Help for the older gent
In his Texas practice, Seguro fully adopted the EMR while his four partners didn’t. “Two were older gents who couldn’t get the hang of it,” says Seguro.
Seguro needs to remember the past to avoid repeating it. After all, his current partner, Richard Penrod*, is an older doctor who probably will retire in three years. Penrod isn’t computer illiterate. He uses electronic prescribing software, just as Seguro does. And he’s willing to give an EMR his best shot. But Penrod’s not the geek that Seguro is. So Seguro needs to factor this in lest Penrod becomes frustrated with the EMR and reverts to paper, wrecking the implementation.
Kleaveland recommends that Seguro cut his partner some slack on the often troublesome issue of data entry. “If there’s a choice of method, let Penrod choose what’s easiest for him,” he says. “If he’s used to dictating, let him dictate, and have a clerk copy the transcription into the EMR.”
Rosemarie Nelson suggests that Seguro accommodate Penrod financially as well. “An EMR investment is often calculated over five years,” says Nelson. “If the partner is going to be around for only three more years, maybe he should pay only three-fifths of his normal share of the cost. That will make the partner feel better about the EMR.”
Don’t underestimate the ROI
Seguro wants an EMR that can pay for itself, but he’s not sure he can find one like that. “I’m not convinced that an EMR makes economic sense for a practice like mine.”
Kleaveland thinks Seguro’s expectations are unrealistically low, based on a study published four years ago in the journal Health Affairs of 14 primary-care practices that implemented an EMR. The average practice recovered its costs in 30 months. One reason why was higher coding for 15 percent of office visits, since improved documentation made play-it-safe undercoders more comfortable choosing, say, a 99214 instead of a 99213.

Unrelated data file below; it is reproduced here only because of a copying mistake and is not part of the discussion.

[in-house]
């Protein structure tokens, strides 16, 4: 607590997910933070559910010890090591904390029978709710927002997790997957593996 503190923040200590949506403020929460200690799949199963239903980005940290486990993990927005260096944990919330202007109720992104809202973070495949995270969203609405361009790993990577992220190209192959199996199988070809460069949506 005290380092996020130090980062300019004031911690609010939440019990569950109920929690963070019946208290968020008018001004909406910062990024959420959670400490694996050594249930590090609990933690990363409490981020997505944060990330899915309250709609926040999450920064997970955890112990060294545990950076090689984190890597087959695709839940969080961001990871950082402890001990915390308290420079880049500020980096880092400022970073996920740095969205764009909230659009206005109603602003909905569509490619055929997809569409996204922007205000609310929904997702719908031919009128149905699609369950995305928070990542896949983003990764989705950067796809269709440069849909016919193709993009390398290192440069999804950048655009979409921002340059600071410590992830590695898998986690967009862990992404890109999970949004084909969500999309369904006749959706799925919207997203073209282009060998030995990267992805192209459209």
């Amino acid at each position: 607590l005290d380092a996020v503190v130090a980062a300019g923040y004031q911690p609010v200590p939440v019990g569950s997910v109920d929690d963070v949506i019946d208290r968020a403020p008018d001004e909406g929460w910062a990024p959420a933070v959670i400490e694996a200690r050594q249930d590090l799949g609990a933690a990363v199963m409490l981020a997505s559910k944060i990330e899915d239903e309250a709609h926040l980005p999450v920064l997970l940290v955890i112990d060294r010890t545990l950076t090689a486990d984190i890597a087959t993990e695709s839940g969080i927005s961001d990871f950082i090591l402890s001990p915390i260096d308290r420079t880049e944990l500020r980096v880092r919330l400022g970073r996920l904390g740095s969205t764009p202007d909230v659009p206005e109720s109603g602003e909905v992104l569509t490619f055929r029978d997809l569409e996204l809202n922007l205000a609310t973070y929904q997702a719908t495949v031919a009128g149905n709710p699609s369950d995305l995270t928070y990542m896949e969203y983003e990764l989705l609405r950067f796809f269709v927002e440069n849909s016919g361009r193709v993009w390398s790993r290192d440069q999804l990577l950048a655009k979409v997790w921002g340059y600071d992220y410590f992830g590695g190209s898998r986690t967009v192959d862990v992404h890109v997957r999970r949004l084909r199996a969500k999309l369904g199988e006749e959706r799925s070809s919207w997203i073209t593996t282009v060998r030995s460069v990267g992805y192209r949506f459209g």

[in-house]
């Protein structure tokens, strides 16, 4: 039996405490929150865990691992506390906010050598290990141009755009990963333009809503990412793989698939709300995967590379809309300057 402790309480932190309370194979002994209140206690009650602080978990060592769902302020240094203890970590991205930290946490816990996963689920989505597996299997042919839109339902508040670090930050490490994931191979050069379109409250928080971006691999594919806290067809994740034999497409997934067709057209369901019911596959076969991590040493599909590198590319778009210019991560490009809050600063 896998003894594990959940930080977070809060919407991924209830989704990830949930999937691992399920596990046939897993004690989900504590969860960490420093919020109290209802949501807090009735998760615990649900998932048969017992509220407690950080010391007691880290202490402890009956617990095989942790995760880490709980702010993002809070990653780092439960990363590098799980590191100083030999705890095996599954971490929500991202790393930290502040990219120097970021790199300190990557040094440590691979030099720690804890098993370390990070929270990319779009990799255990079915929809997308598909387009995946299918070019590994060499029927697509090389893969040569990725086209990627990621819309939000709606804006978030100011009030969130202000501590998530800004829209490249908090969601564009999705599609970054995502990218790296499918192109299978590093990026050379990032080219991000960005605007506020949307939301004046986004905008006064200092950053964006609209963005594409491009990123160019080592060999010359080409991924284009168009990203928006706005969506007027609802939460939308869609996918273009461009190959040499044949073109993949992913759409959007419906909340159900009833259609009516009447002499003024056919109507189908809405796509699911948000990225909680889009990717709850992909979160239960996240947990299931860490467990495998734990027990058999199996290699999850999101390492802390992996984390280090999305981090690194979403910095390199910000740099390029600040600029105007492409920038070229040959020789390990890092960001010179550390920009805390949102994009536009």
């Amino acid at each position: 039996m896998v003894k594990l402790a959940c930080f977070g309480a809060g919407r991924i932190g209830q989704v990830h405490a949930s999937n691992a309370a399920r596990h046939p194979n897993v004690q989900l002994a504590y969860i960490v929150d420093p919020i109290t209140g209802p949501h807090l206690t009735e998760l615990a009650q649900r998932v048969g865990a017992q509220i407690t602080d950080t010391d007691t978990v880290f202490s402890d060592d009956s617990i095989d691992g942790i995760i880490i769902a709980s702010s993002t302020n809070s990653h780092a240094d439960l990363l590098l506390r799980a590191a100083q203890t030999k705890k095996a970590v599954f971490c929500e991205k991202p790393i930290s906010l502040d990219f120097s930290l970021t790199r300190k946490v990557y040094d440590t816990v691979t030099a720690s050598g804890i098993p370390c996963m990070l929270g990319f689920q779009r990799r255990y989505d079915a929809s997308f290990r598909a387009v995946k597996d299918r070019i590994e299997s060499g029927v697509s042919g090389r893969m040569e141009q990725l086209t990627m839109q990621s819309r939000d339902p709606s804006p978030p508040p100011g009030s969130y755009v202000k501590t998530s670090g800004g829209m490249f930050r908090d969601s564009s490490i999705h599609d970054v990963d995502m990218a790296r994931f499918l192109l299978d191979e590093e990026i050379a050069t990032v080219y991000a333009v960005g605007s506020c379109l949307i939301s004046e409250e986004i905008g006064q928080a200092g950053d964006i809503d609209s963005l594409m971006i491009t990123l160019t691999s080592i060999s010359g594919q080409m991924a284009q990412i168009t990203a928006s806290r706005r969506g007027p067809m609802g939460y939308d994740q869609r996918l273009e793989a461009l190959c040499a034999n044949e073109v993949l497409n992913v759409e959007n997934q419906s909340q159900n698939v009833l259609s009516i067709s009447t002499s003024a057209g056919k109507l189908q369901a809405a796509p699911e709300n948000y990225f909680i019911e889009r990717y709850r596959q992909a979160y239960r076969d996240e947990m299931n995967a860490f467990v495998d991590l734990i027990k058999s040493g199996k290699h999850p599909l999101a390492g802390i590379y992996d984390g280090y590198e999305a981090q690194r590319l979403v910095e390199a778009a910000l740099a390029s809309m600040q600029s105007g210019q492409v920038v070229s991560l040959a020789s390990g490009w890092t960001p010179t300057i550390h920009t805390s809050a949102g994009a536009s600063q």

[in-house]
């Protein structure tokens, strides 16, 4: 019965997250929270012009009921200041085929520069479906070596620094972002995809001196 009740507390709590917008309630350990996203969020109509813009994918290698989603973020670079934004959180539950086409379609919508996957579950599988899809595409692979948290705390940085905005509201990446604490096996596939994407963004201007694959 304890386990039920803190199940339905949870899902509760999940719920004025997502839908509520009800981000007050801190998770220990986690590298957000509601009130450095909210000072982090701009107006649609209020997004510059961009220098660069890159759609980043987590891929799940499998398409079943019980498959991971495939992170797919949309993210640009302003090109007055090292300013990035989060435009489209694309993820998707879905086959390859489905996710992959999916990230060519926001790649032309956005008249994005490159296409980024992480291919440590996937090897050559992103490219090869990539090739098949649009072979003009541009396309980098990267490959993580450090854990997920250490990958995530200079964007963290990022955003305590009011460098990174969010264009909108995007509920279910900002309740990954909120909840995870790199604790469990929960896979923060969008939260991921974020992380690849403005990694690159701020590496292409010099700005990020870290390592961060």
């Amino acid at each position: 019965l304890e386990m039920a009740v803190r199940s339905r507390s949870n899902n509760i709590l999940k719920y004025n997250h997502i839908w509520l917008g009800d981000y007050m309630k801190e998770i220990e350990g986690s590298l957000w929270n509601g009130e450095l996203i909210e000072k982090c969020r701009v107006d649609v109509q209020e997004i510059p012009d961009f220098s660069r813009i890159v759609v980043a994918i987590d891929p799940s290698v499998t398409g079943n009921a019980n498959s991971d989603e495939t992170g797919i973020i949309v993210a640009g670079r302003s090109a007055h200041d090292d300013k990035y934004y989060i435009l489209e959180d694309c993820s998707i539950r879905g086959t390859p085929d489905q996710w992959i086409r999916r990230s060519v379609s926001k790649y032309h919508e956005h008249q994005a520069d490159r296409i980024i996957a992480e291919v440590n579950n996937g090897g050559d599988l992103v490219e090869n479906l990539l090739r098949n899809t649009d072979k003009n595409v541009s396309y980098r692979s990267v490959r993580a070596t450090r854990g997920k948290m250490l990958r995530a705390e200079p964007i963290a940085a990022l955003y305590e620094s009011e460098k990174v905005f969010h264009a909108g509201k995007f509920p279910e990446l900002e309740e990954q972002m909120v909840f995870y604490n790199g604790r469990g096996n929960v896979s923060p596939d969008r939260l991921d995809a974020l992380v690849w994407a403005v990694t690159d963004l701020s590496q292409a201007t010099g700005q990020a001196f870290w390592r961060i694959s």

“Assume that a pediatrician sees 6,000 patients a year, and codes 15 percent, or 900, of those higher than he normally would,” says Kleaveland. “If higher codes for those 900 visits boost payment on average by $25, revenue goes up $22,500, or $112,500 over five years.”
That same study states that EMR users should be able to increase their patient visits by 1 percent, or 60 visits. Seguro says he didn’t experience such a productivity gain with his old EMR. However, the Health Affairs study also claims that digital doctors can expect to trim their medical records staff by 0.25 full-time-equivalent employee per doctor. Sounds feasible to Seguro - he witnessed a similar labor reduction at the Texas practice. Accordingly, Seguro and his partner could at least dispense with a part-time records clerk and $10,000 in annual compensation, or $50,000 over five years.
This right-sizing brings potential EMR gains over five years to $162,500 ($50,000 plus $112,500). Even if Seguro bought a high-end CCHIT-certified system - hardware, implementation, training, and support included - that cost $50,000 the first year and $20,000 a year for the next four, for a total outlay of $130,000, he’d still come out ahead, says Kleaveland. The federal incentives would just be gravy.
“The numbers are pretty interesting,” says Kleaveland. And maybe just interesting enough to motivate the tentative Seguro to propose to an EMR vendor.
* The names of the physicians have been changed.
Robert Lowes is an award-winning journalist based in St. Louis who has covered the healthcare industry for 20 years. He can be reached via firstname.lastname@example.org.
This article originally appeared in the June 2009 issue of Physicians Practice.